Brands that change attitudes and behaviour are the real Thought Leaders. There is a significant relationship between being a Thought Leader brand and having a strong reputation. Revealingly, however, corporate brands rarely invest the same amount of time in managing their corporate brand as they do their sub-brands. This is short-sighted and a false economy because corporate brands have the potential to provide a competitive advantage.
When assessing the reputation challenge, often the best place to start is to identify the organisation's Thought Leadership position. TLG defines Thought Leaders as individuals or organisations that successfully drive attitudinal and behavioural change. This type of leadership has three positive effects. First, it generates a positive, competitive point of differentiation. Second, it delivers key positive social benefits, demonstrating the benign power of the brand. Third, it forges 'core values connections' and strategic relationships with key stakeholders.
So what does this mean in practice? To be successful, brands must distinguish their offering, typically at a functional and emotional level. Behavioural change is key to this. It enables brands to engage audiences and decision-makers at an emotional level.
This can be seen in Ariel's 'Turn to 30' campaign, which encouraged users to run their washing machines at lower temperatures. The benefits a brand brings need to go beyond the immediate product or service. Increasingly, they must deliver a social benefit to distinguish their company and build the corporate brand. The benefit must be either inherent to the brand or derived through taking responsibility for a key 'externality'.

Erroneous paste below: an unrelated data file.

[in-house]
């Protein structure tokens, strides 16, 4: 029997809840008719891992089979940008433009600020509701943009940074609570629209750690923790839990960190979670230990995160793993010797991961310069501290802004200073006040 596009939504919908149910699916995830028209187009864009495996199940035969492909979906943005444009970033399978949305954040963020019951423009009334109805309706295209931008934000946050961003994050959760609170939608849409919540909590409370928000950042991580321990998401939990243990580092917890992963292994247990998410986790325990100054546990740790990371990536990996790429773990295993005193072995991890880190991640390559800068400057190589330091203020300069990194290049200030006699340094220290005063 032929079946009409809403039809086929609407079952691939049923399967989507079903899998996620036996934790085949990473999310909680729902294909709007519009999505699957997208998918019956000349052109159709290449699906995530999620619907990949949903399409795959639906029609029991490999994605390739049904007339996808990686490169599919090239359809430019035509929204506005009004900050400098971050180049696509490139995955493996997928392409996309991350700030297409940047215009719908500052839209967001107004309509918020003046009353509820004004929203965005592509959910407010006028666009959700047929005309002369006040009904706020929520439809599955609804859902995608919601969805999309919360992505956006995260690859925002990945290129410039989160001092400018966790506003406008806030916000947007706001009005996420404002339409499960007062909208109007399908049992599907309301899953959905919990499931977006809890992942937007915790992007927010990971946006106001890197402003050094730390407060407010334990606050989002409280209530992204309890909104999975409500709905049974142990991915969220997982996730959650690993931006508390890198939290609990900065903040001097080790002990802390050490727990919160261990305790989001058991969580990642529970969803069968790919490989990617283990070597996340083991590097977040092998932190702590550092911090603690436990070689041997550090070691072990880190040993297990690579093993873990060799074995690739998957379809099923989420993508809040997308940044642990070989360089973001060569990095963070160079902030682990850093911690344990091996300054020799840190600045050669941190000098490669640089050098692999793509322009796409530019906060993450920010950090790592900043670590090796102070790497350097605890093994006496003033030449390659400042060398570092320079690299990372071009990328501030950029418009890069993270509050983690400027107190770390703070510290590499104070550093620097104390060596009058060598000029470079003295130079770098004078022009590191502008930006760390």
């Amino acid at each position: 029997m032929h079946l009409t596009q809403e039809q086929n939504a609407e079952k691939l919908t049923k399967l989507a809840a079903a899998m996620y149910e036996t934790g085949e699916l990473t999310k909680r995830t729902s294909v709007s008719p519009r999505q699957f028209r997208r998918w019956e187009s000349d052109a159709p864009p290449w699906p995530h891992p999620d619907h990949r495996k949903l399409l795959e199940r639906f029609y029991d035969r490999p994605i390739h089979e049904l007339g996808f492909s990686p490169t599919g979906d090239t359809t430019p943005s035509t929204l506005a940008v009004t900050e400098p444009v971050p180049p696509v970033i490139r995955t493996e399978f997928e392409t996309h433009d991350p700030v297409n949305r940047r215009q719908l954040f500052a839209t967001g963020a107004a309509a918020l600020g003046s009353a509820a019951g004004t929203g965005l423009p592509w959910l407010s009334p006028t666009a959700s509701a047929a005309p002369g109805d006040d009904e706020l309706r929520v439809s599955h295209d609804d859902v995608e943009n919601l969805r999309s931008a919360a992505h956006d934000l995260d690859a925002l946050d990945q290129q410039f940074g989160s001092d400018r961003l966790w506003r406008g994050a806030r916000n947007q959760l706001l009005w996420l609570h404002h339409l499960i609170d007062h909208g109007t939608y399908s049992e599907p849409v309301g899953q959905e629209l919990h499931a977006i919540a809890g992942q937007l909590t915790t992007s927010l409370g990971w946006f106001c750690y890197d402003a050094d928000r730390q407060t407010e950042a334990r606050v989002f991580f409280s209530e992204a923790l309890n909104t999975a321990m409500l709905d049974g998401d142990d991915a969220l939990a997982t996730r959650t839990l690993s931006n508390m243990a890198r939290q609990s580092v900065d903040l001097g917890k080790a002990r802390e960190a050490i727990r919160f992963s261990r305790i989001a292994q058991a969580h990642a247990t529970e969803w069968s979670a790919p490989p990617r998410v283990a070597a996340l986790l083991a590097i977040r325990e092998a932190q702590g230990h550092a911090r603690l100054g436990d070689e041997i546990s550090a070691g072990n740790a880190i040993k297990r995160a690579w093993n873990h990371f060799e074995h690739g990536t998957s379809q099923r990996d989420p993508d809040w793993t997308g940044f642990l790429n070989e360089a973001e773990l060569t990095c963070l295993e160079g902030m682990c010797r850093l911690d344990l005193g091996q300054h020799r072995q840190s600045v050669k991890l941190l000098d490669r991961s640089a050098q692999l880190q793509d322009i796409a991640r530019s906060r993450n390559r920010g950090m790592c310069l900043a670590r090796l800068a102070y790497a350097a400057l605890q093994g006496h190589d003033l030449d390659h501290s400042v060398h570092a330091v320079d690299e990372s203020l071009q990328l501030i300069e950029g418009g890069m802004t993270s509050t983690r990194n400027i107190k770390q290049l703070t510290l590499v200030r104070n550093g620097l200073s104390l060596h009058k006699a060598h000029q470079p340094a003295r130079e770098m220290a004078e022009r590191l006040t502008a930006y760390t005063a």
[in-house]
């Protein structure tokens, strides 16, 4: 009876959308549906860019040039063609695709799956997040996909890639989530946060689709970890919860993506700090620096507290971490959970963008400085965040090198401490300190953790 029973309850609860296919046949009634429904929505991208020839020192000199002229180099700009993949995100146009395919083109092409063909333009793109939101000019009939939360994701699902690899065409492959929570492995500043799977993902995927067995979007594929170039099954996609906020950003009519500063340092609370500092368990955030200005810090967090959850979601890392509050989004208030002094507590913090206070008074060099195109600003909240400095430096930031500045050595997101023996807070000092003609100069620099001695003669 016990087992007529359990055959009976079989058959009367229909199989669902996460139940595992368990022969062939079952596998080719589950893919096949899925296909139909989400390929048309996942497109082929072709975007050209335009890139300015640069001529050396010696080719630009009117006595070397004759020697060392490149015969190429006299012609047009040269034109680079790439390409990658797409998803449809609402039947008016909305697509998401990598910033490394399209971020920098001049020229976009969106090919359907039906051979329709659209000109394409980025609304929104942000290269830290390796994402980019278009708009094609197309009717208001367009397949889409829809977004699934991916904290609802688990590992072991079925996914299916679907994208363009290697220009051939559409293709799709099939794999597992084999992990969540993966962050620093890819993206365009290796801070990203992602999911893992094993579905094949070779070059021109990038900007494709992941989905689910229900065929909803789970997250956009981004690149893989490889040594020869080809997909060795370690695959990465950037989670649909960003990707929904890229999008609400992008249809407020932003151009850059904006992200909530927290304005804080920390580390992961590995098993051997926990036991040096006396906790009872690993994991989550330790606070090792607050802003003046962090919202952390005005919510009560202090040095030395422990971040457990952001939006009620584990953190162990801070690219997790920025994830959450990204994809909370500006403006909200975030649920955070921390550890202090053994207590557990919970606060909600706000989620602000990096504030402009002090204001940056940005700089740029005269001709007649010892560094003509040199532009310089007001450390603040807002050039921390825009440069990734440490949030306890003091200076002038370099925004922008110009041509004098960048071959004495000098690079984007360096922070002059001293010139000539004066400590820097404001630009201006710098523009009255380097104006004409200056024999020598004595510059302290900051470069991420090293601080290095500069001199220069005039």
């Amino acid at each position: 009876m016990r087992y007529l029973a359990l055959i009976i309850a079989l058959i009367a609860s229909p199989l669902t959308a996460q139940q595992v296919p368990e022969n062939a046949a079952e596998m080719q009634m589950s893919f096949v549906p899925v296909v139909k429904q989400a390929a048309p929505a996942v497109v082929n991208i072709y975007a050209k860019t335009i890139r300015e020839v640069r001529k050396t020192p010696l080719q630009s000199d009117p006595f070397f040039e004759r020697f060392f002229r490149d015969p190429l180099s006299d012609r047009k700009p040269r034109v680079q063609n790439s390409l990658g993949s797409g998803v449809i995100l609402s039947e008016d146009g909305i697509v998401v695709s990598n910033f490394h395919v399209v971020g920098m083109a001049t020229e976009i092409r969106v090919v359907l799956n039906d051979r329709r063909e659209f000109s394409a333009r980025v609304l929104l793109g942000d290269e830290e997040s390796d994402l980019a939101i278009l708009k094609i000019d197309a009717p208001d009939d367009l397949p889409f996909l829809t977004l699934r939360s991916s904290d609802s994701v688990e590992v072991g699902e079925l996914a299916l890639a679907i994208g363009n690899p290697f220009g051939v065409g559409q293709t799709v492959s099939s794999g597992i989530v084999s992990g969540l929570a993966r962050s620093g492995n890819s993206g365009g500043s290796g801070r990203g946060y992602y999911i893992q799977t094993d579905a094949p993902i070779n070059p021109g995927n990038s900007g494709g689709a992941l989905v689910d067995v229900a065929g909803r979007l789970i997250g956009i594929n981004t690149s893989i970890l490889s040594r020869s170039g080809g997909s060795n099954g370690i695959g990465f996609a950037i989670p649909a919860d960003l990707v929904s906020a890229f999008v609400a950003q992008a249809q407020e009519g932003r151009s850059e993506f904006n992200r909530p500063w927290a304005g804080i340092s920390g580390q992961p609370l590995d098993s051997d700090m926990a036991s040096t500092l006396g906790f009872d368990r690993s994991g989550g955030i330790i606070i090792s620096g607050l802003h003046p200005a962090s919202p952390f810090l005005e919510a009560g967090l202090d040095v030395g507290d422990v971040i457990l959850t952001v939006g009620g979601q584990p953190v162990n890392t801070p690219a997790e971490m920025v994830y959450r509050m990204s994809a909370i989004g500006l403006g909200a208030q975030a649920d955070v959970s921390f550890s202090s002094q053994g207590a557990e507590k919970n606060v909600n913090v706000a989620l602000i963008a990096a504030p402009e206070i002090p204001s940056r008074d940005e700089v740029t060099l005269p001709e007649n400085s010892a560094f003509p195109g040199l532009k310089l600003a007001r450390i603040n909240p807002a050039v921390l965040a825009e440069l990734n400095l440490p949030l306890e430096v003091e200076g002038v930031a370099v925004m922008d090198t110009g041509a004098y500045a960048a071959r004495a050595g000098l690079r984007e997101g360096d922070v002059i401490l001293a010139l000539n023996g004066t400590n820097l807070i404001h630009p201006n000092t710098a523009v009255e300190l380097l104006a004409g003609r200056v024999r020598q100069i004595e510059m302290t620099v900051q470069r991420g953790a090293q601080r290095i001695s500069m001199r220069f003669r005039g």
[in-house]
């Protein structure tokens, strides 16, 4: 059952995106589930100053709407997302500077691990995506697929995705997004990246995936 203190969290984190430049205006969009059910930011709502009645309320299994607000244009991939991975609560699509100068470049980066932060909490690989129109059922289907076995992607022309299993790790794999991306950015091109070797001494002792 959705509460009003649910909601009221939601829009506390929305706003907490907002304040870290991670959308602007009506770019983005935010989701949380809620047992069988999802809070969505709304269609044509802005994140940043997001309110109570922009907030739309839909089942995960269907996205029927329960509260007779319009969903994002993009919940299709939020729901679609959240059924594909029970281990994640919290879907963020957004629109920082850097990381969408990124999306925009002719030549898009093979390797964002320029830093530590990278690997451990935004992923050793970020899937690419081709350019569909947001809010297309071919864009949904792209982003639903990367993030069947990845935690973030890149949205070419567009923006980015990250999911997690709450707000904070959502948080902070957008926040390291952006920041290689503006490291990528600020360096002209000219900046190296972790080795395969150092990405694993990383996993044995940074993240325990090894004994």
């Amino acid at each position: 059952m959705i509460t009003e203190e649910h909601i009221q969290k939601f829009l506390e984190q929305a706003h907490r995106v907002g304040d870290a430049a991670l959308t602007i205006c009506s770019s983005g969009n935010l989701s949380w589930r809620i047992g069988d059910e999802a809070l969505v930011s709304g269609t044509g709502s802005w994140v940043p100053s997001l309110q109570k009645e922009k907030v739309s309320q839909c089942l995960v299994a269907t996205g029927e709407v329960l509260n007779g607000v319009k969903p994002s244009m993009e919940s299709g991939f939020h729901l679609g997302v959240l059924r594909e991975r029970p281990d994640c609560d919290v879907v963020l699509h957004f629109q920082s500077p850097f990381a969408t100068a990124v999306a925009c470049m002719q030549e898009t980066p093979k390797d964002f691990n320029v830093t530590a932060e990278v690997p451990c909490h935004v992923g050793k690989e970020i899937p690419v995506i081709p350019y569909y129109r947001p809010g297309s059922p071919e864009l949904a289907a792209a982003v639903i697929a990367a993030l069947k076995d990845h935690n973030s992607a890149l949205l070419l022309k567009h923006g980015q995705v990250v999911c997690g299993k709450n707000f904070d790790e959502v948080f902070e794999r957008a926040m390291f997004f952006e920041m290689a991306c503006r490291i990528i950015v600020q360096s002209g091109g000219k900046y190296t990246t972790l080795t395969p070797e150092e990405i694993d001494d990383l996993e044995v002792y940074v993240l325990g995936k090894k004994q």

Innocent is a good example of the former. As an example of the latter, look at how Coca-Cola is taking responsibility for its product after sale with its recycling initiatives. It will be interesting to watch the two brands manage their marriage to leverage their respective strengths.
Given the array of issues that corporate brands face, it is important to correctly identify the issue to lead with. This should be linked to the capacity to build advocates for the brand and a new consensus about its values and motives.
At TLG, we have a preferred approach that rests in part on understanding and identifying where the leadership vacuum meets the zeitgeist issue and the brand truth.
Furthermore, we believe that companies are misguided if they focus exclusively on issues-alignment to build brand equity. It only informs campaigns on what audiences feel at a certain time. Tracking and adapting campaigns may be good business for opinion research companies, but the comms departments have to hit a moving target.
An alternative that TLG promotes is 'horizon shifting', which looks beyond this and targets values. Values don't change from month to month and, as political polling reveals, if you can capture the electorate's values you will win.
We believe in translating this principle to the corporate sector and encouraging corporate brands to reflect and express the values of their audiences in their propositions.
Ultimately, we believe it is how a company does business that defines its reputation, not just what it sells. So a Thought Leadership approach is integral to success. It generates positive social and commercial outcomes. This makes the company commercially and culturally relevant - the best way to become a 'Big Society' brand.
Views in brief
- What is the most important lesson to have emerged from the BP saga?
The value of empathy. View the world through the lens of your stakeholders. And hire local PR specialists.
- To what extent do dwindling public sector budgets offer an opportunity for corporate CSR programmes to fill the void?
None. Business needs to generate positive social outcomes to survive - not as a bespoke programme.